The following are
other items you may want to consider as you preplan your funeral arrangements:
Effect of Inflation
When prices of the funeral goods and
services being purchased are not guaranteed in the contract with the funeral
home, it is very important for you to know whether funds planned to be
available at the time of death will be sufficient to pay off the total cost of
the funeral (your available funds may include trust or insurance proceeds
and/or other funds).
A guaranteed price contract means
that the funeral home accepts your payment as payment in full at time of death
for the goods and services you selected in your contract. Your survivors
or estate will not have to pay additional funds for guaranteed contracts.
Certain items that the funeral home has no control over, such as cemetery costs
and clergy honorariums, are typically not included in the price
guarantee. State laws vary.
A non-guaranteed price contract means
that if the payment option you have chose is insufficient at time of death to
cover the total cost of the funeral you have selected, your survivors or estate
must pay any difference. Preneed funds in excess of the actual cost of
the funeral at the time of need are usually refundable to the estate, but not
in all states. Be sure to ask your funeral provider for details.
Revocable contracts usually allow the purchaser to cancel a contract and
withdraw the trust principal and any accrued interest at any time or to
transfer an insurance-funded contract to another funeral home. Some
states allow the seller to collect a trust cancellation or transfer fee.
An irrevocable contract is
an agreement that cannot be cancelled (you may, however, be able to transfer or
reassign the contract to another funeral home). Most states permit an
insurance assignment to be made irrevocably if the consumer anticipates a later
need to qualify for a public-assistance program (see Medicaid/SSI).
Initial Cancellation Period
Many states provide an initial
cancellation period when the purchaser may cancel the preneed contract and
receive a complete refund (state laws vary). Preneed contracts entered
into at a place other than the funeral home may be subject to the FTC’s 3-Day Cooling-Off Rule that allows consumers to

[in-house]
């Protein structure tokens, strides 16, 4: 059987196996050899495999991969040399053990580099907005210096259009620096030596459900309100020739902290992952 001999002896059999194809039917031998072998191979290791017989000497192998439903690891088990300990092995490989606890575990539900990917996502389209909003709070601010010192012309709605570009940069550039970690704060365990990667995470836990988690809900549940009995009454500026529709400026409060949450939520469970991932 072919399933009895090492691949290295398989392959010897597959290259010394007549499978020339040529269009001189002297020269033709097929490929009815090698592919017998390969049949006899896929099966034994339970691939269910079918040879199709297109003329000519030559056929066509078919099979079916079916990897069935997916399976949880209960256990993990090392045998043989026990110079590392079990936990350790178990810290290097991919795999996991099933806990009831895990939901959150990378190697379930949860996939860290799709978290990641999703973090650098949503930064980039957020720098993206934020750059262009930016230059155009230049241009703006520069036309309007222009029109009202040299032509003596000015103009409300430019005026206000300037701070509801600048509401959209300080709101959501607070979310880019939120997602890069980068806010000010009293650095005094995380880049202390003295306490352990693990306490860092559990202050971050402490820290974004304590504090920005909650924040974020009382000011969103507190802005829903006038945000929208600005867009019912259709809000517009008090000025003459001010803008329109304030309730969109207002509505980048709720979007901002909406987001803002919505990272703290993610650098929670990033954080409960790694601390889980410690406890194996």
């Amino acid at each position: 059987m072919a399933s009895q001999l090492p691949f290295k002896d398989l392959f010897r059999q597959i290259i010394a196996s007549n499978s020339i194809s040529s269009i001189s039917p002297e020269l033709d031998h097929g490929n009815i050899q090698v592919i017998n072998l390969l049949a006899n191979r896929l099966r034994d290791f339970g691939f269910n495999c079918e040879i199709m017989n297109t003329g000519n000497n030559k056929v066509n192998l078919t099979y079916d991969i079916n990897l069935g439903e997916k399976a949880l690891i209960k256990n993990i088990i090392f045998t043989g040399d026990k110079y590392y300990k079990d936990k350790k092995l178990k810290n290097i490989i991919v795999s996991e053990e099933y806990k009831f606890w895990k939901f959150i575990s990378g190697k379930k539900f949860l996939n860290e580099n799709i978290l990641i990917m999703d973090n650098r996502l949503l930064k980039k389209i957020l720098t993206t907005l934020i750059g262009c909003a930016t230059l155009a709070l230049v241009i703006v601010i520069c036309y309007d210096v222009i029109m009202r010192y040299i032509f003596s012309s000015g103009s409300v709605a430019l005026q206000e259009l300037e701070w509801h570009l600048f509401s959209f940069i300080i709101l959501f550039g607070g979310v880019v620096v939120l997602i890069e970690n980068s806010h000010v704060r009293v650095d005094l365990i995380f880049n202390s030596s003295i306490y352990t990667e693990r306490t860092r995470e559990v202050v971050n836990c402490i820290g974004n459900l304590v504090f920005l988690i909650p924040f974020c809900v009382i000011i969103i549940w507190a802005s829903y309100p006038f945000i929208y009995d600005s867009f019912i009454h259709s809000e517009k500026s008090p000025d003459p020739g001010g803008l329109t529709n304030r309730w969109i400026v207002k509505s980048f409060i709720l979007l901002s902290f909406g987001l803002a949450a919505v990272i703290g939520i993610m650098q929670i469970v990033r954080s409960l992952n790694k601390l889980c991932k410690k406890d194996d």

cancel certain types of contracts at any time prior to midnight of the third
business day after the date of the transaction. The FTC rule does not
preempt state cancellation laws. Check with your state or local consumer
office for more information about your cancellation rights. With
insurance-funded contracts, the purchaser generally has cancellation and refund
rights under the policy that exceed the rights mentioned above.
If a preneed contract funded by an
insurance policy is revoked and the purchaser cancels the insurance policy, he
or she will receive only the cash surrender value of the policy, which
typically is significantly less than the face amount of the insurance policy.
Many preneed plans offer portability
(the ability to move a plan with you to another state or to transfer it to
another funeral home). Again, state laws vary. Ask about the
specific portability and transfer features of trust and life insurance options
for funeral agreements and any impact such changes may have on price guarantees.
Some funding options have more transfer flexibility than others.
When making a preneed agreement,
identify the effect on the agreement if you ever need to qualify for Medicaid
or SSI benefits. Under Medicaid law, irrevocable funding and some
revocable funding of a preneed contract are recognized as excludable assets
that do not affect an individual’s Medicaid or SSI eligibility. States
place specific dollar limits on the amount of a preneed contract that is